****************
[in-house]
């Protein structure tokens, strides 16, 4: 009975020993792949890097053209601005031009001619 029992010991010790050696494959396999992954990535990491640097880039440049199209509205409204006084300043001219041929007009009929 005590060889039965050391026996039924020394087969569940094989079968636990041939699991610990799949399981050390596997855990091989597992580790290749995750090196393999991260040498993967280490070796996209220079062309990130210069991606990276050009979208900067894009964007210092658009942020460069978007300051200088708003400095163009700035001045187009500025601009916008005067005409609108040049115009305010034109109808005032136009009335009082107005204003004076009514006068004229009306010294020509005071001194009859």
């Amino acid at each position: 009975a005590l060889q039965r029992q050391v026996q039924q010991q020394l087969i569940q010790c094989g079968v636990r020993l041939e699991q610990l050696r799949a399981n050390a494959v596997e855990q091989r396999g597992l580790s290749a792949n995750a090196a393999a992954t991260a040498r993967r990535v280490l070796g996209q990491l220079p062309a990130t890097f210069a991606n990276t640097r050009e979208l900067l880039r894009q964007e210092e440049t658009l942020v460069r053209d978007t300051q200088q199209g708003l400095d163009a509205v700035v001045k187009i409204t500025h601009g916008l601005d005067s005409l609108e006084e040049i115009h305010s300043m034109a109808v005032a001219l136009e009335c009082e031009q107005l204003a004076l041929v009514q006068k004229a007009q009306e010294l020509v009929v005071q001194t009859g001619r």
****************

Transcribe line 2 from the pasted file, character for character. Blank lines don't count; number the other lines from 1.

């Protein structure tokens, strides 16, 4: 009975020993792949890097053209601005031009001619 029992010991010790050696494959396999992954990535990491640097880039440049199209509205409204006084300043001219041929007009009929 005590060889039965050391026996039924020394087969569940094989079968636990041939699991610990799949399981050390596997855990091989597992580790290749995750090196393999991260040498993967280490070796996209220079062309990130210069991606990276050009979208900067894009964007210092658009942020460069978007300051200088708003400095163009700035001045187009500025601009916008005067005409609108040049115009305010034109109808005032136009009335009082107005204003004076009514006068004229009306010294020509005071001194009859």